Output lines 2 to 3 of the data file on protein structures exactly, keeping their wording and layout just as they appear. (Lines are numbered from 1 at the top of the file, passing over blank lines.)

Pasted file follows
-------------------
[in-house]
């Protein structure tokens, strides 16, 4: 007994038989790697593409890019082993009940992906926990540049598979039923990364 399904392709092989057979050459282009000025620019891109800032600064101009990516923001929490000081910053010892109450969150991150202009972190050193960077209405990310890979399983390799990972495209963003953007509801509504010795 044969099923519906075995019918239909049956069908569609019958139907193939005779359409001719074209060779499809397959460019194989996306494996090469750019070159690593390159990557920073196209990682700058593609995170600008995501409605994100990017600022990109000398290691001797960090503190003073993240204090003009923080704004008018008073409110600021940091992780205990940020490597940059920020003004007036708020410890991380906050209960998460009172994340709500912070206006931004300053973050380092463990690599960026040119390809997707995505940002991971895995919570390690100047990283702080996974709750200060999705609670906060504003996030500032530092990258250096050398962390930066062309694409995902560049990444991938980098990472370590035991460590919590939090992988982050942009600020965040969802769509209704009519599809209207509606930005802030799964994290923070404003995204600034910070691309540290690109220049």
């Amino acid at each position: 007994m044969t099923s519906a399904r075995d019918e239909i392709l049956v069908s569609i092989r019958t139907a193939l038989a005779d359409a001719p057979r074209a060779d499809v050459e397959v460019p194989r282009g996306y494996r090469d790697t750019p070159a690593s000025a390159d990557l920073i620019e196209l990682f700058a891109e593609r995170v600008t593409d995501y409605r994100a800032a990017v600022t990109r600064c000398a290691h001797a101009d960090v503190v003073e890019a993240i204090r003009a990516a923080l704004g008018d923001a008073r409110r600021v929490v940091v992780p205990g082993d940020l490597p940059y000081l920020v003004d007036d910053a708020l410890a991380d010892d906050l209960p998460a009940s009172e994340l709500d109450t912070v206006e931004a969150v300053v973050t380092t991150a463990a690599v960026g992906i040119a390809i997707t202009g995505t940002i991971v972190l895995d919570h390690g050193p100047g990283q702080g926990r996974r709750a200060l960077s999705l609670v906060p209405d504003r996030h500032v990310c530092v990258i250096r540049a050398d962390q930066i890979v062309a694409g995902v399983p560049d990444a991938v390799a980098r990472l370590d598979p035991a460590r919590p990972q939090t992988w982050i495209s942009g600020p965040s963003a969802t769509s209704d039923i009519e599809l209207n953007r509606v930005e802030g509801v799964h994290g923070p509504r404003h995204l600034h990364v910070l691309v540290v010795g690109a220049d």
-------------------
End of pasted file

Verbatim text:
């Protein structure tokens, strides 16, 4: 007994038989790697593409890019082993009940992906926990540049598979039923990364 399904392709092989057979050459282009000025620019891109800032600064101009990516923001929490000081910053010892109450969150991150202009972190050193960077209405990310890979399983390799990972495209963003953007509801509504010795 044969099923519906075995019918239909049956069908569609019958139907193939005779359409001719074209060779499809397959460019194989996306494996090469750019070159690593390159990557920073196209990682700058593609995170600008995501409605994100990017600022990109000398290691001797960090503190003073993240204090003009923080704004008018008073409110600021940091992780205990940020490597940059920020003004007036708020410890991380906050209960998460009172994340709500912070206006931004300053973050380092463990690599960026040119390809997707995505940002991971895995919570390690100047990283702080996974709750200060999705609670906060504003996030500032530092990258250096050398962390930066062309694409995902560049990444991938980098990472370590035991460590919590939090992988982050942009600020965040969802769509209704009519599809209207509606930005802030799964994290923070404003995204600034910070691309540290690109220049």
């Amino acid at each position: 007994m044969t099923s519906a399904r075995d019918e239909i392709l049956v069908s569609i092989r019958t139907a193939l038989a005779d359409a001719p057979r074209a060779d499809v050459e397959v460019p194989r282009g996306y494996r090469d790697t750019p070159a690593s000025a390159d990557l920073i620019e196209l990682f700058a891109e593609r995170v600008t593409d995501y409605r994100a800032a990017v600022t990109r600064c000398a290691h001797a101009d960090v503190v003073e890019a993240i204090r003009a990516a923080l704004g008018d923001a008073r409110r600021v929490v940091v992780p205990g082993d940020l490597p940059y000081l920020v003004d007036d910053a708020l410890a991380d010892d906050l209960p998460a009940s009172e994340l709500d109450t912070v206006e931004a969150v300053v973050t380092t991150a463990a690599v960026g992906i040119a390809i997707t202009g995505t940002i991971v972190l895995d919570h390690g050193p100047g990283q702080g926990r996974r709750a200060l960077s999705l609670v906060p209405d504003r996030h500032v990310c530092v990258i250096r540049a050398d962390q930066i890979v062309a694409g995902v399983p560049d990444a991938v390799a980098r990472l370590d598979p035991a460590r919590p990972q939090t992988w982050i495209s942009g600020p965040s963003a969802t769509s209704d039923i009519e599809l209207n953007r509606v930005e802030g509801v799964h994290g923070p509504r404003h995204l600034h990364v910070l691309v540290v010795g690109a220049d």